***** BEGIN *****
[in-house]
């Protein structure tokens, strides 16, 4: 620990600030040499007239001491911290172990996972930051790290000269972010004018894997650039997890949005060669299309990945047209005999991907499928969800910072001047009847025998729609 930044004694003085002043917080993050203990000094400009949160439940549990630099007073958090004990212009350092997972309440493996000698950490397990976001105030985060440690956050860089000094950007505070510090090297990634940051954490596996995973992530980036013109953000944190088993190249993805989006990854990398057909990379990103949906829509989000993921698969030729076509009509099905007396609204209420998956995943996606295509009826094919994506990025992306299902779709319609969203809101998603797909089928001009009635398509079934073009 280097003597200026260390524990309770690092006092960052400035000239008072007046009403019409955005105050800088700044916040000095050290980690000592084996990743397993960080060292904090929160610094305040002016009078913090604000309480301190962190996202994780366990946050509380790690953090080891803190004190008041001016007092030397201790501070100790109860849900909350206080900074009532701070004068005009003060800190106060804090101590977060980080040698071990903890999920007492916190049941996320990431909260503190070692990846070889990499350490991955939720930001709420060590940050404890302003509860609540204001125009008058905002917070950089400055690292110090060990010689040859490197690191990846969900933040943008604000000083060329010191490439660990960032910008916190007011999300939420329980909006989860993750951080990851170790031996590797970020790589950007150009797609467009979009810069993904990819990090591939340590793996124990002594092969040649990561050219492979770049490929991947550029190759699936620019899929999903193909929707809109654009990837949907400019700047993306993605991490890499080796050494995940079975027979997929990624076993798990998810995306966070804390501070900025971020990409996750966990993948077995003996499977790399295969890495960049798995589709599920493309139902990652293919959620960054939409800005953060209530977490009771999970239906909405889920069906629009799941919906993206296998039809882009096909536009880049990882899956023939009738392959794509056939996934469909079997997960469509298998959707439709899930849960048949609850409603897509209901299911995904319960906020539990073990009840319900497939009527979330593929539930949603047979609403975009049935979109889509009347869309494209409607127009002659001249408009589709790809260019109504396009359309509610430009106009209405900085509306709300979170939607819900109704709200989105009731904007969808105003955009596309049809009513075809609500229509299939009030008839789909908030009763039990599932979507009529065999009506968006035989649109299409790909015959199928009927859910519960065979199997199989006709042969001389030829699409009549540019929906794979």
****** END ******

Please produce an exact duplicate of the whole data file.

[in-house]
């Protein structure tokens, strides 16, 4: 620990600030040499007239001491911290172990996972930051790290000269972010004018894997650039997890949005060669299309990945047209005999991907499928969800910072001047009847025998729609 930044004694003085002043917080993050203990000094400009949160439940549990630099007073958090004990212009350092997972309440493996000698950490397990976001105030985060440690956050860089000094950007505070510090090297990634940051954490596996995973992530980036013109953000944190088993190249993805989006990854990398057909990379990103949906829509989000993921698969030729076509009509099905007396609204209420998956995943996606295509009826094919994506990025992306299902779709319609969203809101998603797909089928001009009635398509079934073009 280097003597200026260390524990309770690092006092960052400035000239008072007046009403019409955005105050800088700044916040000095050290980690000592084996990743397993960080060292904090929160610094305040002016009078913090604000309480301190962190996202994780366990946050509380790690953090080891803190004190008041001016007092030397201790501070100790109860849900909350206080900074009532701070004068005009003060800190106060804090101590977060980080040698071990903890999920007492916190049941996320990431909260503190070692990846070889990499350490991955939720930001709420060590940050404890302003509860609540204001125009008058905002917070950089400055690292110090060990010689040859490197690191990846969900933040943008604000000083060329010191490439660990960032910008916190007011999300939420329980909006989860993750951080990851170790031996590797970020790589950007150009797609467009979009810069993904990819990090591939340590793996124990002594092969040649990561050219492979770049490929991947550029190759699936620019899929999903193909929707809109654009990837949907400019700047993306993605991490890499080796050494995940079975027979997929990624076993798990998810995306966070804390501070900025971020990409996750966990993948077995003996499977790399295969890495960049798995589709599920493309139902990652293919959620960054939409800005953060209530977490009771999970239906909405889920069906629009799941919906993206296998039809882009096909536009880049990882899956023939009738392959794509056939996934469909079997997960469509298998959707439709899930849960048949609850409603897509209901299911995904319960906020539990073990009840319900497939009527979330593929539930949603047979609403975009049935979109889509009347869309494209409607127009002659001249408009589709790809260019109504396009359309509610430009106009209405900085509306709300979170939607819900109704709200989105009731904007969808105003955009596309049809009513075809609500229509299939009030008839789909908030009763039990599932979507009529065999009506968006035989649109299409790909015959199928009927859910519960065979199997199989006709042969001389030829699409009549540019929906794979």